The Baroque Duchcov Chateau is situated in North Bohemia near the spa town of Teplice. It was here where world renowned lover Giacomo Casanova worked as a librarian, wrote his memoirs and later died in 1798. http://www.czechtourism.com/c/duchcov-castle/
Near the Hrádek village, the Hrádek u Nechanic Castle was built between 1839 and 1857 on so-called Lubenský hill. It was built as a prestige summer residence of the county family of Harrach by František Arnošt, the count of Harrach, an important representative of the Jilemnice family line. http://www.kralovehradecko-info.cz/en/atraktivity/hradek/hradek-u-nechanic.php
The East Bohemian Museum of Hradec Králové is considered to be one of the city's most important architectural landmarks, designed by the famous Czech architect, Jan Kotěra. https://eventseeker.com/venue/893250-east-bohemian-museum-hradec-kr%C3%A1lov%C3%A9
The gothic brick building of the Church of the Holy Spirit ranks among the major historic sights of the town. It was established by Queen Eliška Rejčka in 1307. In 1424, Jan Žižka of Trocnov, major military leader of the Hussite movement, was temporarily buried here. http://www.kralovehradecko-info.cz/en/atraktivity/hradec-kralove/prochazkovy-okruh-1.php
Prague’s Jewish Quarter (“Židovské město” in Czech) is one of the most impressive places in the capital of the Czech Republic. Josefov, as the quarter is officially named, is at the same time beautiful and wrathful, due to its complicated history. It used to be the largest Jewish ghetto in Europe, and its Old Jewish Cemetery is the most remarkable of its kind on the continent.
Many cities used to have – or still have – the so called “Jewish quarters”, where the Jewish minority lived. Apart from Prague, we can for example name Jerusalem, Seville, or New York. Those quarters were quite often in the form of ghettos. The Jewish quarter of Prague, since 1992 listed as a UNESCO World Heritage site, is definitely one of the most significant ones and if you are visiting Prague, you should definitely see it. Not only as a reminder of a tragic part of the world’s history, but also for its undeniable beauty and charm. http://www.praguego.com/attractions/jewish-quarter/
Which is the largest castle in the world? The one in Prague of course! You can wander around its courtyards, palaces, museums and garden all day long and whilst doing so, admire the overwhelming beauty of a place which has been the seat of Czech kings, emperors and presidents for a thousand years. The whole castle grounds are dominated by the monumental St. Vitus Cathedral, which is one of the most beautiful in Europe. Discover the secret of this symbol of the Czech Republic and a place which makes Prague one of the most beautiful cities in the world. http://www.czechtourism.com/c/prague-castle/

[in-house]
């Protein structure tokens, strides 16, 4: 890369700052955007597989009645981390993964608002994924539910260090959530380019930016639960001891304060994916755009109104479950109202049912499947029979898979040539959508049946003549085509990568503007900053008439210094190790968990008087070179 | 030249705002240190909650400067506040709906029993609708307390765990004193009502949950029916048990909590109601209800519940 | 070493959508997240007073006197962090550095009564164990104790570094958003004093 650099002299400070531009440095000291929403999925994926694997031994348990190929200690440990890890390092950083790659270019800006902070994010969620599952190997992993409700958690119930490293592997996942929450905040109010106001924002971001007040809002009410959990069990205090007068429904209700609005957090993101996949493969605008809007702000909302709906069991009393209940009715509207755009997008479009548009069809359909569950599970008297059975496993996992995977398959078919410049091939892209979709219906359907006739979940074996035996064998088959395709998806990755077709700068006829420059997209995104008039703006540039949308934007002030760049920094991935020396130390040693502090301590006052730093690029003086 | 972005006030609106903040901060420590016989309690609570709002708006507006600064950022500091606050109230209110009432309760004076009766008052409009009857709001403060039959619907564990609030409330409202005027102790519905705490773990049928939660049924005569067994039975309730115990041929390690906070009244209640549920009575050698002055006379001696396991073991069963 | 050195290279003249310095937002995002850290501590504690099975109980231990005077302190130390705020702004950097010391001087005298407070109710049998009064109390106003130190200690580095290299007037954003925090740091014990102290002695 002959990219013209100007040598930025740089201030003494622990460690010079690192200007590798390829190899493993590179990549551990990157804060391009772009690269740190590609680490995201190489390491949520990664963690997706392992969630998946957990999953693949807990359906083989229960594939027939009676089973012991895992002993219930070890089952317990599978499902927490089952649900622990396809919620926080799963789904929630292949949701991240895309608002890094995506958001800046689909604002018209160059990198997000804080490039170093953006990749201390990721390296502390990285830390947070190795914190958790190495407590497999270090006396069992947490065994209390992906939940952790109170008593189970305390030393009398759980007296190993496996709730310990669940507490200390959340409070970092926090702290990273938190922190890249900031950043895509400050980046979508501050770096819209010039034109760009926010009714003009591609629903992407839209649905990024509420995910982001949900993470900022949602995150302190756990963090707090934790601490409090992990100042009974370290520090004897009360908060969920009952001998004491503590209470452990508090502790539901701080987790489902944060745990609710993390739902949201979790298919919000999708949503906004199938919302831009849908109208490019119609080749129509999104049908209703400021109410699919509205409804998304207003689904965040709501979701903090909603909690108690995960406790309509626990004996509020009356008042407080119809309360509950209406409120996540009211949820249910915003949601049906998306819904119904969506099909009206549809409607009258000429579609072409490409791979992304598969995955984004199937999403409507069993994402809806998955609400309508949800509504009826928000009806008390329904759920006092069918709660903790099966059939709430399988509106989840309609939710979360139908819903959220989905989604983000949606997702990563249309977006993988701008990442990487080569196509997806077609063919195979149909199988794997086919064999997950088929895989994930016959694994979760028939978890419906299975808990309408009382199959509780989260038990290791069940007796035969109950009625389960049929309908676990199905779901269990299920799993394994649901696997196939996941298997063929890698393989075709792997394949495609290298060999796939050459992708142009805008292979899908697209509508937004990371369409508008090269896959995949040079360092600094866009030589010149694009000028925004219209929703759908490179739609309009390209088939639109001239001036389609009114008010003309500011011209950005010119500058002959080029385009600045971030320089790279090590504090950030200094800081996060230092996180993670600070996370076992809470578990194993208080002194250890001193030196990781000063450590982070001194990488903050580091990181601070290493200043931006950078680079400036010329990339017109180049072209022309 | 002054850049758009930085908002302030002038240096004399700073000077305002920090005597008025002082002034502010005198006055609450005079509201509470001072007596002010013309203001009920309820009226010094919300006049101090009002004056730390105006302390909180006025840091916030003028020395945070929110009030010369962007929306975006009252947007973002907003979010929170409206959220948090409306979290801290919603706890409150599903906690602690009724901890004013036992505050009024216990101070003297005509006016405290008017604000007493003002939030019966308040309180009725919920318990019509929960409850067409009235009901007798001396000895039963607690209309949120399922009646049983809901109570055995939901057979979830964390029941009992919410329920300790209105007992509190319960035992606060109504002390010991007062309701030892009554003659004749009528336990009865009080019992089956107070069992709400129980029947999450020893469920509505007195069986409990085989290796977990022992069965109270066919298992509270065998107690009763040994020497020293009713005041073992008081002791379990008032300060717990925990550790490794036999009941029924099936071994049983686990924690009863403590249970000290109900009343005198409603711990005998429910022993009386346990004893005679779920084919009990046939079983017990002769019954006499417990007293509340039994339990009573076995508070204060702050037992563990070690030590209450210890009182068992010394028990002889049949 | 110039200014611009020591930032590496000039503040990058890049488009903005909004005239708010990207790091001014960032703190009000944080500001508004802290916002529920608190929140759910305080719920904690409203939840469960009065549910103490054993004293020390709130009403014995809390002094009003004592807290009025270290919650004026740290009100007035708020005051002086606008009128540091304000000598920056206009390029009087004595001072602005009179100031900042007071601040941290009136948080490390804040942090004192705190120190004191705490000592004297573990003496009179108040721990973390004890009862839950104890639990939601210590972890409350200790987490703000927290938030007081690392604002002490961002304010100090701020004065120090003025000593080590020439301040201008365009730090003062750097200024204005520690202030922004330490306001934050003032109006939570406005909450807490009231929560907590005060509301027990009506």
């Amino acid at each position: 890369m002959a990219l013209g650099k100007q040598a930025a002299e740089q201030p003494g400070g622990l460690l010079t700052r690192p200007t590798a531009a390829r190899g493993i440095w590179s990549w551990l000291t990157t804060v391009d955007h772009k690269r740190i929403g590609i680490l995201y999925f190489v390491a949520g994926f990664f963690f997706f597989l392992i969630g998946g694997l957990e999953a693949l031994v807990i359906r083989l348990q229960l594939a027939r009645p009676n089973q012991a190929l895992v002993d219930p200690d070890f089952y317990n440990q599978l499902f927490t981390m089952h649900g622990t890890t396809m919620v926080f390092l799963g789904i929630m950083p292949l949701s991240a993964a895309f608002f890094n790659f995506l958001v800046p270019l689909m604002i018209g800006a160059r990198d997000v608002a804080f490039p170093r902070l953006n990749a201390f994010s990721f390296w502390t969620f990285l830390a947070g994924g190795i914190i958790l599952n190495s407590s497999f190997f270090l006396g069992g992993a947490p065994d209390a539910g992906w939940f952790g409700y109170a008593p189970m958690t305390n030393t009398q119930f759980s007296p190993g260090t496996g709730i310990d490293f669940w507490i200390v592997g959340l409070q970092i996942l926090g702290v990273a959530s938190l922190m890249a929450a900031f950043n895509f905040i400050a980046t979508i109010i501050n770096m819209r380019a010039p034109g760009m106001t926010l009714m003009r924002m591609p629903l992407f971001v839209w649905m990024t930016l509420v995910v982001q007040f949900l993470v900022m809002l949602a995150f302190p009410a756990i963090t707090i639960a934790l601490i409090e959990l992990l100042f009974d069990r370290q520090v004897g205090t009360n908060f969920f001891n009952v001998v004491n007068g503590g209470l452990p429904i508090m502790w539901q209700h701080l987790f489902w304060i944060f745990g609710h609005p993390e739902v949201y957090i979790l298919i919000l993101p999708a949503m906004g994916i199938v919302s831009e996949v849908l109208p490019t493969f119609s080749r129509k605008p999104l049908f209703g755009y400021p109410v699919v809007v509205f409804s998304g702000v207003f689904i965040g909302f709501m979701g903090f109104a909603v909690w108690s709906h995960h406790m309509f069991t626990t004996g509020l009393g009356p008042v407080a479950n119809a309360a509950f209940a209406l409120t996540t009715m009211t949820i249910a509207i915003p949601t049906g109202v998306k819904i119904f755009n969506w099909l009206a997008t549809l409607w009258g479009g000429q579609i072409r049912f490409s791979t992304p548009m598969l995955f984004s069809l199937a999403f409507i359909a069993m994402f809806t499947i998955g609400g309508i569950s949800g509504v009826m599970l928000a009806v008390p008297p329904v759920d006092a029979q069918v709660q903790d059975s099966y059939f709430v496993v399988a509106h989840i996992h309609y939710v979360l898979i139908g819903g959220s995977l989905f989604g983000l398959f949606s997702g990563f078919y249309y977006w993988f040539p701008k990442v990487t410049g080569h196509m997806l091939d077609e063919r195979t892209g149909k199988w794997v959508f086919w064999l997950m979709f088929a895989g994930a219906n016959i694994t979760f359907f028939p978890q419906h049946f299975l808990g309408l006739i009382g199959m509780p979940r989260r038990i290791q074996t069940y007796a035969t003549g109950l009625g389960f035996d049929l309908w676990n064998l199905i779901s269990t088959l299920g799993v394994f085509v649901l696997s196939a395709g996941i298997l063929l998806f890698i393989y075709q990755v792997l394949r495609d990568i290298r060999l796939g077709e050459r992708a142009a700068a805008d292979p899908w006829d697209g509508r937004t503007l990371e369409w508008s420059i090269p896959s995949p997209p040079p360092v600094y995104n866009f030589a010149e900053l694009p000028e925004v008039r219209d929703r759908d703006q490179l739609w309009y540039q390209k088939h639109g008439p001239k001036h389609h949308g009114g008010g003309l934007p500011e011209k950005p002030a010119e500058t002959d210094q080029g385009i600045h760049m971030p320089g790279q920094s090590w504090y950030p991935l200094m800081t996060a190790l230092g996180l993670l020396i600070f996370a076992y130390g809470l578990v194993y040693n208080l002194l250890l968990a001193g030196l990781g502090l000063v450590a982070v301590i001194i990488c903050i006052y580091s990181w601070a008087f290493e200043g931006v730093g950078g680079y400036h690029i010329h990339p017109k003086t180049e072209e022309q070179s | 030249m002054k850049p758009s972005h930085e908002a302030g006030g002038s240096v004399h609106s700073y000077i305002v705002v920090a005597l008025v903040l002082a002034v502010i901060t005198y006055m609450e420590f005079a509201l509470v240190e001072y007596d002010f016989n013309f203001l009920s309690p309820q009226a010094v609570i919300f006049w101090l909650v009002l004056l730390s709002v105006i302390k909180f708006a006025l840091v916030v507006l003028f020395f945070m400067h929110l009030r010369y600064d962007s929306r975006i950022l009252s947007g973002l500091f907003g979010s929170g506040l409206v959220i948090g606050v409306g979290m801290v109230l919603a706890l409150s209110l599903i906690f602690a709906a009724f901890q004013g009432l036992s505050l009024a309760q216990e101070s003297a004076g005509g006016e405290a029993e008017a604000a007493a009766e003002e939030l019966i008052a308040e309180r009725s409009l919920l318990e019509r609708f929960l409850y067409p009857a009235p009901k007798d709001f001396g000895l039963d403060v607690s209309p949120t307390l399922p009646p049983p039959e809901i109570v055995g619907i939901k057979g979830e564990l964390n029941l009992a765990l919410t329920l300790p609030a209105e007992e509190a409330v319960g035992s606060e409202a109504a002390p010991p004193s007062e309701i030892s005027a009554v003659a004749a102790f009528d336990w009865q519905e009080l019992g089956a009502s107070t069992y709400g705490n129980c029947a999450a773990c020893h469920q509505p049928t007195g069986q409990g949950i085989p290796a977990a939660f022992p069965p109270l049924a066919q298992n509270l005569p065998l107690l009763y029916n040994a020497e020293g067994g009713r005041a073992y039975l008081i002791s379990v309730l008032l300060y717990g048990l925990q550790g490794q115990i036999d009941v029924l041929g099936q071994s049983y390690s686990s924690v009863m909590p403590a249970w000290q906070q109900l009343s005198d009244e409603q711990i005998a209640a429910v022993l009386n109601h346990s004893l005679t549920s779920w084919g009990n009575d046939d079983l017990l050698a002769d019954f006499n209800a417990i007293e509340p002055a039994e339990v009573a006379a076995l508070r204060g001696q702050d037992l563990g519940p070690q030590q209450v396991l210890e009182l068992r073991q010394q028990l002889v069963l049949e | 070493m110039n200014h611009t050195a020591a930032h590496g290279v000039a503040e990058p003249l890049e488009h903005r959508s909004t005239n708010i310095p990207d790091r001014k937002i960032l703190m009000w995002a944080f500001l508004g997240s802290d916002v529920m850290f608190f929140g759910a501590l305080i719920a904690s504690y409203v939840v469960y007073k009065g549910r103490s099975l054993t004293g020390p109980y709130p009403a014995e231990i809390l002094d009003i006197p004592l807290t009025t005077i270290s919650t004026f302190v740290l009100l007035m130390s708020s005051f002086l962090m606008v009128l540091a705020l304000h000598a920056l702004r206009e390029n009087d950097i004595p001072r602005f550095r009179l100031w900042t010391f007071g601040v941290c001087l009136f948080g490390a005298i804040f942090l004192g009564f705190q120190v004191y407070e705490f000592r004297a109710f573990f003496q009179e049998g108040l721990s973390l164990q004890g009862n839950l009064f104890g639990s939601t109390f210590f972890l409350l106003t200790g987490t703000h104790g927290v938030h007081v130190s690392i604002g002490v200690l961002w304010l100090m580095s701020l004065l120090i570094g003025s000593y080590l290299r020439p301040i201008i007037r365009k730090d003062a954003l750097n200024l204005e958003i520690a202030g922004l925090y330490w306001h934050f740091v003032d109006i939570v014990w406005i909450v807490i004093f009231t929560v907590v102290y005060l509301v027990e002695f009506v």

Where does the true heart of Prague beat? On the Old Town Square of course! It is precisely here that winding lanes of the Old Town run, in order to spill out onto the most beautiful square in Prague. The elegant tower of the Town Hall with the world famous astronomical clock, the proud silhouette of the fairytale Týn Cathedral, the monumental Church of St. Nicholas and countless multicoloured houses of many styles lend this place a unique atmosphere, which will captivate all those who decide to take a look at its charm.
Over the thousand years of its existence, the Old Town Square has been a silent witness to important events in Czech history. History left its mark here in the form of important demonstrations, executions but also weddings, tournaments and political meetings. http://www.czechtourism.com/c/prague-old-town-square/
The biggest, most important, most beautiful. The Gothic St. Vitus Cathedral at Prague Castle is a place of so many superlatives. Above all, it’s the spiritual symbol of the Czech nation and the resting place of Czech history’s greatest rulers. Come and learn the story of this fascinating architectural masterpiece which is among the most important cathedrals in Europe.
Once you are standing in the heart of the cathedral you will feel a real rush of history. Massive pillars support magnificent vaulting, and everything is illuminated by the sun’s rays glinting through the beautifully decorated stained glass windows. The most important part of the cathedral is the exquisite St. Wenceslas Chapel, where the priceless Bohemian coronation jewels are stored behind seven locks. In the cathedral you will also find the tombs of saints, kings, princes and archbishops, the most important of which are the resting places of St. John of Nepomuk and King Charles IV. You can conclude your visit to the cathedral with an ascent of the top of the south tower, where you will be rewarded with an amazing panorama of one of the most beautiful cities in the world. http://www.czechtourism.com/c/prague-st-vitus-cathedral/